I’m also sad.  This impending birth is yet another reminder of the losses in my life through the past few years.  I’m not much better with change than my sons are (hey, apples don’t fall far from the tree), and my older put it best a few months back when he announced he’d had enough of change for a while.  Me too, buddy.  While I’ve settled into divorced life with a remarried ex-husband a half mile away, I’m feeling the need for the status quo, at least as far as family arrangements go.  True, my house count stays the same, but I know the rumbles a half mile away will work their way to my home.  It’s inevitable.

So tonight, rather than wishing contractions come my sons’ stepmother’s way and that new life rush into being in all its wonder and glory, tonight I sulk, whine, worry, and, just a bit, weep.  It’s selfish and childish, I know, but it’s where I am, at least right now.  And I know I won’t stay in this place for long.  It’s just a stop on the way to a new part of my children’s lives, a new part of all of their lives.  I think it’s my mind’s last (okay, perhaps that’s optimistic) resistance to this new presence in their lives.  They’re actually fairly excited about the baby’s impending arrival.  My older has a moderate amount of baby and young child experience, thanks to neighbors with six children, and he’s quite good with the younger set.  My younger son, well, he’s more of a cat person, but he’s still intrigued.  Let’s just say I’m hoping he acknowledges this baby as a person before the child is three.   (He has a habit of calling small children “it” and seeing them more as furnishings than humans.)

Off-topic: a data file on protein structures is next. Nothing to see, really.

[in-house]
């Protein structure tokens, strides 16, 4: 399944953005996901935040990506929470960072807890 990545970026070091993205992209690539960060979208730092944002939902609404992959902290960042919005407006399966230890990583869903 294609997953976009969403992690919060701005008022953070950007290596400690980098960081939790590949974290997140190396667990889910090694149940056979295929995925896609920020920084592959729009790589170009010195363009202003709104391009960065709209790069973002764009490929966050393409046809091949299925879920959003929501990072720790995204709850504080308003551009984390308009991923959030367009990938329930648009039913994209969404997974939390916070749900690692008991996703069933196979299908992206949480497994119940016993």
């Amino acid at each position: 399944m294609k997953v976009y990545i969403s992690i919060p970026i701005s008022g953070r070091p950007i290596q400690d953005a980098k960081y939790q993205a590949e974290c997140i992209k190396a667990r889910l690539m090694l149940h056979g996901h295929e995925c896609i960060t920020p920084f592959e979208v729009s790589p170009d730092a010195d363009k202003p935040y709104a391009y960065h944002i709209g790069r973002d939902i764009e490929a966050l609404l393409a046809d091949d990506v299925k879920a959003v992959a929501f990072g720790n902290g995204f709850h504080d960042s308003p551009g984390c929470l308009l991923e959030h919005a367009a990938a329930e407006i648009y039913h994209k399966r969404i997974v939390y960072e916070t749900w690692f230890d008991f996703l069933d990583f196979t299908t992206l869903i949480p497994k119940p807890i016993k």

She’s four centimeters.  Ready or not, this baby will be here soon.  My sons are gaining a brother, an intimate, lifelong connection.  I’m still somewhat teary and worried, yet somewhat less whiny.  May the journey be safe, little boy, and may your life be filled with love and peace.  Ready or not.

Mislabeling Photos (or What the iMac and I Have in Common)

Full disclosure:  I am a new iMac owner.  The iPad was my gateway Apple device, purchased a few months back.  I can find a dozen ways to justify this new ooh shiny on my desk (old computer on life support, less stuff on the desk and floor, simpler interface, great options for my video editing son, reliability, etc), although I’ll admit learning a new system is taking some time.  But I’m having a blast., and I’m not ashamed to say I’m a bit obsessed.